Time for Reflection

– in the Scottish Parliament at 2:30 pm on 17th November 1999.

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Photo of Patricia Ferguson Patricia Ferguson Labour 2:30 pm, 17th November 1999

Our time for reflection leader today is the Most Reverend Richard Holloway, Primus of the Scottish Episcopal Church.

The Most Reverend Richard Holloway (Primus of the Scottish Episcopal Church):

There is an ancient legend that there were four wise men, but only three of them made it to Bethlehem for the birth of Christ. The fourth wise man went aside to help a poor widow, and by the time he had finished the others had gone. He tried to catch up, but kept stopping to help people in need, so by the time he got to Bethlehem the holy family had left. He went on looking for Christ, but was constantly diverted to assist those in need, through all the famines and wars and oppressions of history. At last, worn out with serving others and searching for Christ, he was told that all along he had been encountering him and serving him in those who suffered.

The idea of Christ incognito, the Christ hidden among the poor, has its basis in Matthew's gospel, chapter 25:

"When the Son of Man comes in his glory, and all the angels with him, then he will sit on the throne of his glory. All the nations will be gathered before him, and he will separate people one from another as a shepherd separates the sheep from the goats, and he will put the sheep at his right hand and the goats at the left. Then the king will say to those at his right hand, 'Come, you that are blessed by my Father, inherit the kingdom prepared for you from the foundation of the world; for I was hungry and you gave me food, I was thirsty and you gave me something to drink, I was a stranger and you welcomed me, I was naked and you gave me clothing, I was sick and you took care of me, I was in prison and you visited me.' Then the righteous will answer him, 'Lord, when was it that we saw you hungry and gave you food, or thirsty and gave you something to drink? And when was it that we saw you a stranger and welcomed you, or naked and gave you clothing? And when was it that we saw you sick or in prison and visited you?' And the king will answer them, 'Truly I tell you, just as you did it to one of the least of these who are members of my family, you did it to me."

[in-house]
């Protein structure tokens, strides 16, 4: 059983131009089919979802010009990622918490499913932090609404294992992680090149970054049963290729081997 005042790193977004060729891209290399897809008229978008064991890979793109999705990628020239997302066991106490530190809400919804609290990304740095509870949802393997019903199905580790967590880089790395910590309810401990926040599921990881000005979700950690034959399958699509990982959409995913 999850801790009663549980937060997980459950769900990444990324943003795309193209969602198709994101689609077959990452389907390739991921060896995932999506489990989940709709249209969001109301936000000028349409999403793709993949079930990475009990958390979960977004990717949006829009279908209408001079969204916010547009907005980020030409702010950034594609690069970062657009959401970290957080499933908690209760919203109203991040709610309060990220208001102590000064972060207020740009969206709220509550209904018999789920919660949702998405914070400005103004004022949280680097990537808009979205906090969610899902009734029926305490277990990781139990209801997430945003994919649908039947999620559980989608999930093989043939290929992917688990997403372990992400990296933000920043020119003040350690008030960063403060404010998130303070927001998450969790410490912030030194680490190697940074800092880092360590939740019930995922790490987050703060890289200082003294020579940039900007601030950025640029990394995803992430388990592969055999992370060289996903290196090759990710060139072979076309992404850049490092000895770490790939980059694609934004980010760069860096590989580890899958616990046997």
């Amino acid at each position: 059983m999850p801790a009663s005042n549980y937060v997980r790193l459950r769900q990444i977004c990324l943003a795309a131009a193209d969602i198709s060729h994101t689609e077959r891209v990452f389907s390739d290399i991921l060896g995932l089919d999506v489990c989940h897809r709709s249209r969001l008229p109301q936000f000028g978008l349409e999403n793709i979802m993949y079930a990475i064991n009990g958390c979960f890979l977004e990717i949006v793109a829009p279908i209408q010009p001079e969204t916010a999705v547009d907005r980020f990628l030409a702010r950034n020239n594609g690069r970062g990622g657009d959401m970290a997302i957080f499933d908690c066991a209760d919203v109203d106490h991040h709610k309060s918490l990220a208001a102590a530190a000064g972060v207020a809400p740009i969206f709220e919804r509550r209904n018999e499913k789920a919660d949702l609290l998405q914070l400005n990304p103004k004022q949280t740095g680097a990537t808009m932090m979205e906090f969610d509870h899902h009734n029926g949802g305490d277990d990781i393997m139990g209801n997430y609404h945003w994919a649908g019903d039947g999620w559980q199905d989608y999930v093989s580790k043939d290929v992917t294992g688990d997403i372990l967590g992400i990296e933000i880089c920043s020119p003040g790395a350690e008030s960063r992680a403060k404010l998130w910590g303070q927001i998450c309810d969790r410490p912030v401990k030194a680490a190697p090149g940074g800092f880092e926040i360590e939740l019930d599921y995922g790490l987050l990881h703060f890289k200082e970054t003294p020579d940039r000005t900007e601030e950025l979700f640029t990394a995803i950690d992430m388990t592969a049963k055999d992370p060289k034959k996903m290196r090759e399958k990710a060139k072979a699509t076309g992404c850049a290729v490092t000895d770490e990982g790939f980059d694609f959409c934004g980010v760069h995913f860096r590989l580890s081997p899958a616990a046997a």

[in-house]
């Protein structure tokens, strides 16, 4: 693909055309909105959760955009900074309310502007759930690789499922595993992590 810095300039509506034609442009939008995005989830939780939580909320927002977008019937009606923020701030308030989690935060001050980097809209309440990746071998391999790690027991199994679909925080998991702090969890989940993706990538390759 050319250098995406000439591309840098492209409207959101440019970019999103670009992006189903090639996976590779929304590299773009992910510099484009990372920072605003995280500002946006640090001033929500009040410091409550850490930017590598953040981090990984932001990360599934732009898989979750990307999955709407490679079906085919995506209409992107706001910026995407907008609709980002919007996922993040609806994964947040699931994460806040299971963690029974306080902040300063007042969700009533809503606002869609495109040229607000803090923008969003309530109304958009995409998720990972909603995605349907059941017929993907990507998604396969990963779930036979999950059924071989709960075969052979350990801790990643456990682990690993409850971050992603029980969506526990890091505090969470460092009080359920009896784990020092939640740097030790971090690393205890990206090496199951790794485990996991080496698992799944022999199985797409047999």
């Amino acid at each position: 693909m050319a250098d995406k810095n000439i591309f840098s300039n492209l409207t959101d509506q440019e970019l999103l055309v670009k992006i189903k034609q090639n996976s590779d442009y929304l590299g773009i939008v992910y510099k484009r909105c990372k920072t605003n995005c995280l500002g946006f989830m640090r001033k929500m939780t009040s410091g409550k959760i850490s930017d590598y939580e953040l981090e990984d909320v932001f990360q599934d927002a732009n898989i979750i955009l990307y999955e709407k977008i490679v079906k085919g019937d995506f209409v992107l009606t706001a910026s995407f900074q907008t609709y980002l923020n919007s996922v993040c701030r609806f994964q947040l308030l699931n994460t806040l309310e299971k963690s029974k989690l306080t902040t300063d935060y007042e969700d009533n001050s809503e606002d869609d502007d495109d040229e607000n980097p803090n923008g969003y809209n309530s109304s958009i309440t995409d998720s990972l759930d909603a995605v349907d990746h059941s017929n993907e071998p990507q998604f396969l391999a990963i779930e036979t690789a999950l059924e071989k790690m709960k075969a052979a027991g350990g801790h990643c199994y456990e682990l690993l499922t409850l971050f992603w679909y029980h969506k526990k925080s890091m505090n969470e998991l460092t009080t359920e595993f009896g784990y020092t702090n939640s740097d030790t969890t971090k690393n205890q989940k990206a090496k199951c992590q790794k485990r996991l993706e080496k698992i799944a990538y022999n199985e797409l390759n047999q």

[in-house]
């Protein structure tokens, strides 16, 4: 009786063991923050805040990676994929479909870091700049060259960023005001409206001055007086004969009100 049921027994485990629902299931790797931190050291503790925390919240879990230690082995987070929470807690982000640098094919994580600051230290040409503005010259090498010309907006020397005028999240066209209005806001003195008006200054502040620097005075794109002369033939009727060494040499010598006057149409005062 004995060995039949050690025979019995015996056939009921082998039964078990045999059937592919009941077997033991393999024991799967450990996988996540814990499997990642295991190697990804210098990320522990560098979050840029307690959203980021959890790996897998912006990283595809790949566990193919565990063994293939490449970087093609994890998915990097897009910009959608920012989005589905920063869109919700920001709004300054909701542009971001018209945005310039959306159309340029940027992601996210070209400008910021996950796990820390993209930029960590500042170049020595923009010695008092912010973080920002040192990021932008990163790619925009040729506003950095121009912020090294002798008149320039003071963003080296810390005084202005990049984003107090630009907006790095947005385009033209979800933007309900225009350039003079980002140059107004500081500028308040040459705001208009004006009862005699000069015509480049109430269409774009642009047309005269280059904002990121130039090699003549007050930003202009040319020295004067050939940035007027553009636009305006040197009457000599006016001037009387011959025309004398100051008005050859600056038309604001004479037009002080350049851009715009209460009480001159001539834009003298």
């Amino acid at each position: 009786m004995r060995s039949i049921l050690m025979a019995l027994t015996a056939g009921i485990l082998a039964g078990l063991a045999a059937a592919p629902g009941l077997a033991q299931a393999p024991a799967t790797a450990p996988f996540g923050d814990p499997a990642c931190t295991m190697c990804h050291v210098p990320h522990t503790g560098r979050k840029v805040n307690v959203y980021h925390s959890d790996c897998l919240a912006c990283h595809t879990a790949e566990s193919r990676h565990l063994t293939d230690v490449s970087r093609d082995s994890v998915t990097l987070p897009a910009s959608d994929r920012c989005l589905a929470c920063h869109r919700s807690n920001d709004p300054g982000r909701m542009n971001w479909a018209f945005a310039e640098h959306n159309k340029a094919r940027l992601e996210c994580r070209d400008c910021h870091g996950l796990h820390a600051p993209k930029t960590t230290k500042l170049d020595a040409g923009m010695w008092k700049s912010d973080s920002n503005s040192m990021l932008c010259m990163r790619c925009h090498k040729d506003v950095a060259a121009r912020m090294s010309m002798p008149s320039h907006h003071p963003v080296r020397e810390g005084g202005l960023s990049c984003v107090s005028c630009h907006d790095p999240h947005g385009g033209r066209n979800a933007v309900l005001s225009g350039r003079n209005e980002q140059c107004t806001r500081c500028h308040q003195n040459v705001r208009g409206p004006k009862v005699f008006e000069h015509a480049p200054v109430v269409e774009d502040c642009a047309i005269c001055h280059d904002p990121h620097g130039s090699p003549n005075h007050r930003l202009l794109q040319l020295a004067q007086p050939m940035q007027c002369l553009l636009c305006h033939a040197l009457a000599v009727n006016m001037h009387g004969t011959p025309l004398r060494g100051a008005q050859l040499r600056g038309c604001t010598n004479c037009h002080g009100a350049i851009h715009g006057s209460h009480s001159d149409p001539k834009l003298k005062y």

The idea of Christ incognito has taken different forms in Christian spirituality. Sometimes Christ is served in the poor, but sometimes Christ himself is thought of as travelling through the travails of history. That is certainly how Augustine of Hippo saw it:

"Christ is still journeying whither he has gone before. For Christ went before us in the head, and Christ follows in the body. Christ is still here toiling; here Christ suffered at Saul's hands. Christ is still here in want; here Christ still journeys; Christ here is sick; Christ is here in bonds."

However we express it, it is a vision of longing for a mended creation, a world that has been healed of its pain and injustice. Here is a modern version of the same ideal:

"Those who carry grand pianos

to the tenth floor wardrobes and coffins

the old man with a bundle of wood hobbling beyond the horizon

the woman with a hump of nettles

the lunatic pushing her baby carriage

full of empty vodka bottles

they all will be raised up

like a seagull feather like a dry leaf

like eggshell scraps of street newspapers Blessed are those who carry

for they will be raised."

Others might put it in different language, but we all share the same longing. Let us pray.

Grant us, O God, a vision of our land, fair as she might be: a land of justice, where none shall prey on others; a land of plenty, where poverty shall cease to fester; a land of equality, where success shall be founded on service, and honour be given to worth alone; a land of peace, where order shall not rest on force, but on the love of all for their land, the great mother of the common life and welfare. Amen.